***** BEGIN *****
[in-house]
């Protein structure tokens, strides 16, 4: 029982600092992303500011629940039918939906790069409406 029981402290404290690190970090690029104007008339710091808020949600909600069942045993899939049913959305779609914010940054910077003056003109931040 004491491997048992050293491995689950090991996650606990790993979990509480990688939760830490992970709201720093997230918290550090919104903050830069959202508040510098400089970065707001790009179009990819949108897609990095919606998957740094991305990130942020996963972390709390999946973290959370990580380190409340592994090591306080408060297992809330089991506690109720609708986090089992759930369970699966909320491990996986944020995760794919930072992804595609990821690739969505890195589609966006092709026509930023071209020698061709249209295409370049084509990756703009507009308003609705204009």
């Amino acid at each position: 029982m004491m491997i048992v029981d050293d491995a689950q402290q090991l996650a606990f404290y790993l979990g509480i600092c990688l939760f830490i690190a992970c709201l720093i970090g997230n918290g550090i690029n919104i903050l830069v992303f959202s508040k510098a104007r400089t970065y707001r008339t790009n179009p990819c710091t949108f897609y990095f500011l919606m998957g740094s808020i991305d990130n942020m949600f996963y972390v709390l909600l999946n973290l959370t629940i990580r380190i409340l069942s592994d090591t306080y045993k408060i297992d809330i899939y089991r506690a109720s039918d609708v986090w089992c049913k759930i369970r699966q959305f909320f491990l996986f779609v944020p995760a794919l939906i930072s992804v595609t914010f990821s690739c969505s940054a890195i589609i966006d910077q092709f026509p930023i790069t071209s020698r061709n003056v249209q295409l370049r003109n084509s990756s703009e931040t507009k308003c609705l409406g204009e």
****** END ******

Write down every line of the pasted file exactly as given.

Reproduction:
[in-house]
């Protein structure tokens, strides 16, 4: 029982600092992303500011629940039918939906790069409406 029981402290404290690190970090690029104007008339710091808020949600909600069942045993899939049913959305779609914010940054910077003056003109931040 004491491997048992050293491995689950090991996650606990790993979990509480990688939760830490992970709201720093997230918290550090919104903050830069959202508040510098400089970065707001790009179009990819949108897609990095919606998957740094991305990130942020996963972390709390999946973290959370990580380190409340592994090591306080408060297992809330089991506690109720609708986090089992759930369970699966909320491990996986944020995760794919930072992804595609990821690739969505890195589609966006092709026509930023071209020698061709249209295409370049084509990756703009507009308003609705204009």
């Amino acid at each position: 029982m004491m491997i048992v029981d050293d491995a689950q402290q090991l996650a606990f404290y790993l979990g509480i600092c990688l939760f830490i690190a992970c709201l720093i970090g997230n918290g550090i690029n919104i903050l830069v992303f959202s508040k510098a104007r400089t970065y707001r008339t790009n179009p990819c710091t949108f897609y990095f500011l919606m998957g740094s808020i991305d990130n942020m949600f996963y972390v709390l909600l999946n973290l959370t629940i990580r380190i409340l069942s592994d090591t306080y045993k408060i297992d809330i899939y089991r506690a109720s039918d609708v986090w089992c049913k759930i369970r699966q959305f909320f491990l996986f779609v944020p995760a794919l939906i930072s992804v595609t914010f990821s690739c969505s940054a890195i589609i966006d910077q092709f026509p930023i790069t071209s020698r061709n003056v249209q295409l370049r003109n084509s990756s703009e931040t507009k308003c609705l409406g204009e």